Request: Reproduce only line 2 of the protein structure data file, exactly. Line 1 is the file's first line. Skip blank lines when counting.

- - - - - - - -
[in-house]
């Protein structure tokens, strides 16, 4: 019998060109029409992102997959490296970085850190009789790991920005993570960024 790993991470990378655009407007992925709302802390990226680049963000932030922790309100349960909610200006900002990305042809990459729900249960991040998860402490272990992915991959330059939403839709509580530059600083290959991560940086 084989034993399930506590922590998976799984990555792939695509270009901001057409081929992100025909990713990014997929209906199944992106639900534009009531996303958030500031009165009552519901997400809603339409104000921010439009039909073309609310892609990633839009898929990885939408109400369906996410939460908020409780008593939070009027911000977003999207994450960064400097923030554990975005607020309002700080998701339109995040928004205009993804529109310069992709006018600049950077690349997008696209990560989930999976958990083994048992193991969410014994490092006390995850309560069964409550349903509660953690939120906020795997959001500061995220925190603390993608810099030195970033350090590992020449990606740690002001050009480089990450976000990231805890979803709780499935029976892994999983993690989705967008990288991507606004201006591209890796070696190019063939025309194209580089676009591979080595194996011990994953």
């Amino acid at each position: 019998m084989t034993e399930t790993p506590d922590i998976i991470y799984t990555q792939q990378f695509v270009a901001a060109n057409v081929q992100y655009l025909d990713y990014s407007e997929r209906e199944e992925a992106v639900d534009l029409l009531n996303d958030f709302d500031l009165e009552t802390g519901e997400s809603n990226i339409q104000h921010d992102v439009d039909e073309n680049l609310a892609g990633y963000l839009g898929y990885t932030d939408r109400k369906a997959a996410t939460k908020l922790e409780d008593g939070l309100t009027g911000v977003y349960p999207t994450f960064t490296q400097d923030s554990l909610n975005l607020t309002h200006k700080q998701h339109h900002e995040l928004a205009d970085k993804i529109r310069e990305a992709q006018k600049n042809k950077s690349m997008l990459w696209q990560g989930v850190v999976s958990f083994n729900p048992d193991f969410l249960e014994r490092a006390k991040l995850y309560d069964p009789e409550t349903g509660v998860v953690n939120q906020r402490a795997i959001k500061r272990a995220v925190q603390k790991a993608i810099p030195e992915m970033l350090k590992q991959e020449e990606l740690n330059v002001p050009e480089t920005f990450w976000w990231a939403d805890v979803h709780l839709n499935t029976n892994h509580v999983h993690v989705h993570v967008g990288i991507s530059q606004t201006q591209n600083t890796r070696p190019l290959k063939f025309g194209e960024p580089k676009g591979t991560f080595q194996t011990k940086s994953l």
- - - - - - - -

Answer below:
């Protein structure tokens, strides 16, 4: 019998060109029409992102997959490296970085850190009789790991920005993570960024 790993991470990378655009407007992925709302802390990226680049963000932030922790309100349960909610200006900002990305042809990459729900249960991040998860402490272990992915991959330059939403839709509580530059600083290959991560940086 084989034993399930506590922590998976799984990555792939695509270009901001057409081929992100025909990713990014997929209906199944992106639900534009009531996303958030500031009165009552519901997400809603339409104000921010439009039909073309609310892609990633839009898929990885939408109400369906996410939460908020409780008593939070009027911000977003999207994450960064400097923030554990975005607020309002700080998701339109995040928004205009993804529109310069992709006018600049950077690349997008696209990560989930999976958990083994048992193991969410014994490092006390995850309560069964409550349903509660953690939120906020795997959001500061995220925190603390993608810099030195970033350090590992020449990606740690002001050009480089990450976000990231805890979803709780499935029976892994999983993690989705967008990288991507606004201006591209890796070696190019063939025309194209580089676009591979080595194996011990994953």